Thursday, October 4, 2018

Reading Recap: September Edition

September was hard.  I feel like every month I say that, but this month: Wow.  Back to school, new routines, travel, going to my Grandmother's memorial, and off the charts humidity and rain.  I am ready for October. 

I had hoped to get more reading done, but the four books I finished were important ones.  They helped me relax, taught me something, and took me out of my little world for a while. 

Here are my October books:

"Nothing's worse than saying goodbye.  It's a little like dying."

I decided to start the month with a graphic novel and this graphic memoir has been sitting on my bookshelf for years.  I heard it discussed on a podcast and decided it was time.

It didn't knock my socks off.  The art was striking but I've read better.  I learned a bit about Iran from someone who lived through much of the revolution but I think I would have liked a longer forward or afterward to add more perspective.

Eleanor Oliphant is Completely Fine
“People don’t like these facts, but I can’t help that. If someone asks you how you are, you are meant to say FINE. You are not meant to say that you cried yourself to sleep last night because you hadn’t spoken to another person for two consecutive days. FINE is what you say.”
My book club read this for September and the conclusion we reached is Eleanor Oliphant is Completely Fine is completely fine.

The story was a good one.  Things were revealed slowly, building a sense of mystery and making those pages turn.  But, I didn't find it "hilarious" as it's been lauded.  There were some parts that made me chuckle thanks to misunderstandings and crossed wires.  But I certainly wasn't rolling on the floor laughing or anything. 

Maybe the reviews were too buzz-y...if I had been expecting a story that centered on the psychological development of a character who had been through hell and was trying to live a "normal" life, I think I would have loved it much more.

I would file this novel alongside the likes of The Rosie Project and Ginny Moon and maybe Turtles All the Way Down (all of which I liked slightly better).  Eleanor deals with big themes like death and trauma in accessible and non-threatening ways.  I never felt super depressed, but when I would put the book down I'd realize my shoulders were clenched by my ears.

It is almost a meditation on empathy and how we can connect, and it's crucial that we connect, in a world that seems bent on isolation.  Loneliness is likened to cancer and the reader sees, up close, just how damaging it can be.  For these reasons, I'm glad to have read it, but I wish I hadn't been set up to think this was a funny little rom-com of a book. 

Nobody's Fool
“Throughout his life a case study underachiever, Sully—people still remarked—was nobody’s fool, a phrase that Sully no doubt appreciated without ever sensing its literal application—that at sixty, he was divorced from his own wife, carrying on halfheartedly with another man’s, estranged from his son, devoid of self-knowledge, badly crippled and virtually unemployable—all of which he stubbornly confused with independence.” 

My husband and I like to recommend books for each other and he recently encouraged me to pick up Nobody's Fool.  Richard Russo is one of his favorite authors and I hadn't read any Russo.  It was time.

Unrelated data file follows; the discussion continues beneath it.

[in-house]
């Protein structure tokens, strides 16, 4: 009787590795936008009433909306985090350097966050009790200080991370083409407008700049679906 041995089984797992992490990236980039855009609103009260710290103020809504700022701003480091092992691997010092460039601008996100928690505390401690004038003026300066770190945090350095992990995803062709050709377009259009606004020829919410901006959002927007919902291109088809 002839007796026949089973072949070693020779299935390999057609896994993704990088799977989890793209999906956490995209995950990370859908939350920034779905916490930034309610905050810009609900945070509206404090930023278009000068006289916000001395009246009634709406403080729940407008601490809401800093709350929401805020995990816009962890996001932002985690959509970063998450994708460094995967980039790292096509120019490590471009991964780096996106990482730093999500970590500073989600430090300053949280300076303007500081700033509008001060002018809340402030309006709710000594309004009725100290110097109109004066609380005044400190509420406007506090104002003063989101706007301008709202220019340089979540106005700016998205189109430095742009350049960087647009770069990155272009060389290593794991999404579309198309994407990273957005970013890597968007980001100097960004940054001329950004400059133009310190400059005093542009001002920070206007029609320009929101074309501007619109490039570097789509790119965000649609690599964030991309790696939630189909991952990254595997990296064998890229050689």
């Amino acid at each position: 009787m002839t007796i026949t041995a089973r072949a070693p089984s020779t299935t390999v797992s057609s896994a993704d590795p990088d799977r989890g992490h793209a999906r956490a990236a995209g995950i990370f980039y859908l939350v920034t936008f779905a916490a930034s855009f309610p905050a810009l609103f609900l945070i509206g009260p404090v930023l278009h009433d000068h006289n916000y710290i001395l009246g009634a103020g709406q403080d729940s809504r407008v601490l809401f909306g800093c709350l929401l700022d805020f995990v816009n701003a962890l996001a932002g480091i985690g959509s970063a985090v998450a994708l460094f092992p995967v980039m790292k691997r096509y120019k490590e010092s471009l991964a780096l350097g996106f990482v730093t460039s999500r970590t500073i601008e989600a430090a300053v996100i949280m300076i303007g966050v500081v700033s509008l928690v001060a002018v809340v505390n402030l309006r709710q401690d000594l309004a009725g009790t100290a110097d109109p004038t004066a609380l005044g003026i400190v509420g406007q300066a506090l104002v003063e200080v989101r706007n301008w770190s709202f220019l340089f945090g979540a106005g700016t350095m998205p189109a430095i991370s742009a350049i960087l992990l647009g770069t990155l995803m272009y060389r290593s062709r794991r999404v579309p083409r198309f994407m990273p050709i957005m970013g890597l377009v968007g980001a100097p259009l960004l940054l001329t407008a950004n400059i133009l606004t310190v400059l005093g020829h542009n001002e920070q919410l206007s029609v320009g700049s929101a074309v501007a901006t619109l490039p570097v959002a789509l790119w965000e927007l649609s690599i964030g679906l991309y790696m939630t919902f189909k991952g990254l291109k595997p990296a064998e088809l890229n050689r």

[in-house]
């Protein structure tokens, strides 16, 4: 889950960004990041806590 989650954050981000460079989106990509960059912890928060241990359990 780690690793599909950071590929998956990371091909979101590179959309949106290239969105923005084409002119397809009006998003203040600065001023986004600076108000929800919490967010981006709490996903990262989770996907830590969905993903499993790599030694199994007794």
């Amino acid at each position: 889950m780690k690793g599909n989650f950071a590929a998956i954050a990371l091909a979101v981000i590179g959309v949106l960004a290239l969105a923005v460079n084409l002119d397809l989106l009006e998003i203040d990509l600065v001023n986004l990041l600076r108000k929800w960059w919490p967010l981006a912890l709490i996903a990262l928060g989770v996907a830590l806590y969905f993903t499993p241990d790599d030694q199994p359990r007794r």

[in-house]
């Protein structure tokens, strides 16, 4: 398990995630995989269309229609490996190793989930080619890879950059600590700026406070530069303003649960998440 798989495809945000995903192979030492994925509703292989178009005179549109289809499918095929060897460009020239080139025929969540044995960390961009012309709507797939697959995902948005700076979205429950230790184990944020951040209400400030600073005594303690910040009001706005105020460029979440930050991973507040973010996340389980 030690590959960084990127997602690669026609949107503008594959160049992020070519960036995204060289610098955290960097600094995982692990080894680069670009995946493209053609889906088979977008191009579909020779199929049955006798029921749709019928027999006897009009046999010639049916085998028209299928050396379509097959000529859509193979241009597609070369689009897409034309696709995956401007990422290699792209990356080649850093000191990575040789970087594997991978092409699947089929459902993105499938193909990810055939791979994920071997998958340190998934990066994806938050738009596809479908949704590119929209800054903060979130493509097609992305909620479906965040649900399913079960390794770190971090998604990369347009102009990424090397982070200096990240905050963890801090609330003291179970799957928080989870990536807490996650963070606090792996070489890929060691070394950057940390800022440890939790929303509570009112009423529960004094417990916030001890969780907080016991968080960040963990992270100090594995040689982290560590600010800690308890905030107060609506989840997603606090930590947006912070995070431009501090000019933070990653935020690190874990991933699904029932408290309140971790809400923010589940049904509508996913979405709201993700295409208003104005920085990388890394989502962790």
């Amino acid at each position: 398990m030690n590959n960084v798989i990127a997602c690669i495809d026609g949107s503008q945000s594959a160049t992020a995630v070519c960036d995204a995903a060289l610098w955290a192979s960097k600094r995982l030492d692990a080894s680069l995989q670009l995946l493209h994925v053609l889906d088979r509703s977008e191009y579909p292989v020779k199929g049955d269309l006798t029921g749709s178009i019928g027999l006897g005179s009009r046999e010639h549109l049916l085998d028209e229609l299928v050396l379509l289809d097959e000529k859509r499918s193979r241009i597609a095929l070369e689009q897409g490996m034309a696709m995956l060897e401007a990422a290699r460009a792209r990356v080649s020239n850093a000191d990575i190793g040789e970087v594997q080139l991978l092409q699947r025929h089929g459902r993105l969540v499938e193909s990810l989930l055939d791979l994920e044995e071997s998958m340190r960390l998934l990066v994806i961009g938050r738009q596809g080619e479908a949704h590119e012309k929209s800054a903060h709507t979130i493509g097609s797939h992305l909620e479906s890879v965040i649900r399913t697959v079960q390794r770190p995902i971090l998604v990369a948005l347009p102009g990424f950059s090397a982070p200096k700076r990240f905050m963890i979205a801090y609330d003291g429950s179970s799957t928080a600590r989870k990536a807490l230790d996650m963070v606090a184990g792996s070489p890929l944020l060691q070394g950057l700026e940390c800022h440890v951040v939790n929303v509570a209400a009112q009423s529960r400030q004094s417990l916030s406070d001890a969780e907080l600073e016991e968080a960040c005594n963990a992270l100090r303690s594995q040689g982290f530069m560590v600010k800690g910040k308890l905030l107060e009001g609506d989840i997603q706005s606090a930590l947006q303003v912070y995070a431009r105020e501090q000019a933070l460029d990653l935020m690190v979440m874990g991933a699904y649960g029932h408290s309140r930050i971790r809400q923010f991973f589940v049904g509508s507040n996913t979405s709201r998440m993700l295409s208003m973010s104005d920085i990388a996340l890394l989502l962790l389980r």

we are a little gentler when recommending a book but the idea is the same

Nobody's Fool is over 500 pages and that made me annoyed.  (#notpettyoranything) My Goodreads reading goal is slipping out of reach and I wanted to read shorter books to make a dent in it.  I forgot how much I love a well-told story.  This book reminded me.  

Sully is a tough case.  He doesn't make good decisions and he's on a "stupid streak" for most of the book.  Ms. Beryl is Sully's landlady who is coming to terms with giving her son control of her house and money as she fears she's becoming slightly senile.  I don't think I can properly communicate how much I love these two.  

This a book of flawed characters who are mostly down on their luck.  It's gritty and painful, but Russo's story has a thin thread of grace running throughout the pages.  I was sad to be done with the book, and yet, it felt right.  

Worth every page.

I'd Rather Be Reading
"We are readers.  Books grace our shelves and fill our homes with beauty; they dwell in our minds and occupy our thoughts.  Books prompt us to spend pleasant hours alone and connect us with fellow readers.  They invite us to escape into their pages for an afternoon, and they inspire us to reimagine our lives."

I've been describing this delightful little book to everyone I see as a massage for my brain.  It was relaxing and soothing and I know those aren't typical descriptors for books and I don't care.  I can definitely see myself returning to this book the way I do to certain movies or TV shows when life (or the books I'm reading) are stressful and dark.  It was the literary version of a cup of tea and a warm blanket. 

Anne Bogel is the host of my all time favorite podcast and when I heard she had a new book coming out I quickly preordered a couple of copies.  It is a compilation of essays on reading.  Not preachy or braggy, she just tells the truth about what it means to love reading, to be a reader. 

Each chapter sparked a discussion I had with my friends and family or in my own head.  I will share some of these on another day, in a longer post. 

If you love to read: which, you probably do because you're reading this nerdy blog, you might want to pick this up.  You will feel seen. 


October is here and I am doing a buddy read with my 9-year-old and working through a book club pick that I'm not too sure about yet...What did you read in September?  Any big reading plans for October?  

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